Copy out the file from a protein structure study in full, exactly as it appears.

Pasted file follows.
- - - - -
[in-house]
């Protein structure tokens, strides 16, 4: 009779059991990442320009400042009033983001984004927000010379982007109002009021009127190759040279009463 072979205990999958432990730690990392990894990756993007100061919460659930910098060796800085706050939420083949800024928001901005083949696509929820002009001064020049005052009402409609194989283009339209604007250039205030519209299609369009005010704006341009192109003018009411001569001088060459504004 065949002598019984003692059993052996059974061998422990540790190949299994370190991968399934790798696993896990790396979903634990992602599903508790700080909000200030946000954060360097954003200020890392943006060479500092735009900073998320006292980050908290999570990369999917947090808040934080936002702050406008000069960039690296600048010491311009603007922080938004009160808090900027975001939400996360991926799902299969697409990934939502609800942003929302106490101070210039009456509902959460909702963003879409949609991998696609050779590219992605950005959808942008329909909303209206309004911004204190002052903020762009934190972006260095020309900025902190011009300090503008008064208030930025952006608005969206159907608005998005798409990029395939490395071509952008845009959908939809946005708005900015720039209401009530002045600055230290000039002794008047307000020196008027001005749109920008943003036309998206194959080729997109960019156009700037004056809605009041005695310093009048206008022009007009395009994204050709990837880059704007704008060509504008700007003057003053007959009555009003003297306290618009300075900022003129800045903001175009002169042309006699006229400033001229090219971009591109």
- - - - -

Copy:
[in-house]
């Protein structure tokens, strides 16, 4: 009779059991990442320009400042009033983001984004927000010379982007109002009021009127190759040279009463 072979205990999958432990730690990392990894990756993007100061919460659930910098060796800085706050939420083949800024928001901005083949696509929820002009001064020049005052009402409609194989283009339209604007250039205030519209299609369009005010704006341009192109003018009411001569001088060459504004 065949002598019984003692059993052996059974061998422990540790190949299994370190991968399934790798696993896990790396979903634990992602599903508790700080909000200030946000954060360097954003200020890392943006060479500092735009900073998320006292980050908290999570990369999917947090808040934080936002702050406008000069960039690296600048010491311009603007922080938004009160808090900027975001939400996360991926799902299969697409990934939502609800942003929302106490101070210039009456509902959460909702963003879409949609991998696609050779590219992605950005959808942008329909909303209206309004911004204190002052903020762009934190972006260095020309900025902190011009300090503008008064208030930025952006608005969206159907608005998005798409990029395939490395071509952008845009959908939809946005708005900015720039209401009530002045600055230290000039002794008047307000020196008027001005749109920008943003036309998206194959080729997109960019156009700037004056809605009041005695310093009048206008022009007009395009994204050709990837880059704007704008060509504008700007003057003053007959009555009003003297306290618009300075900022003129800045903001175009002169042309006699006229400033001229090219971009591109």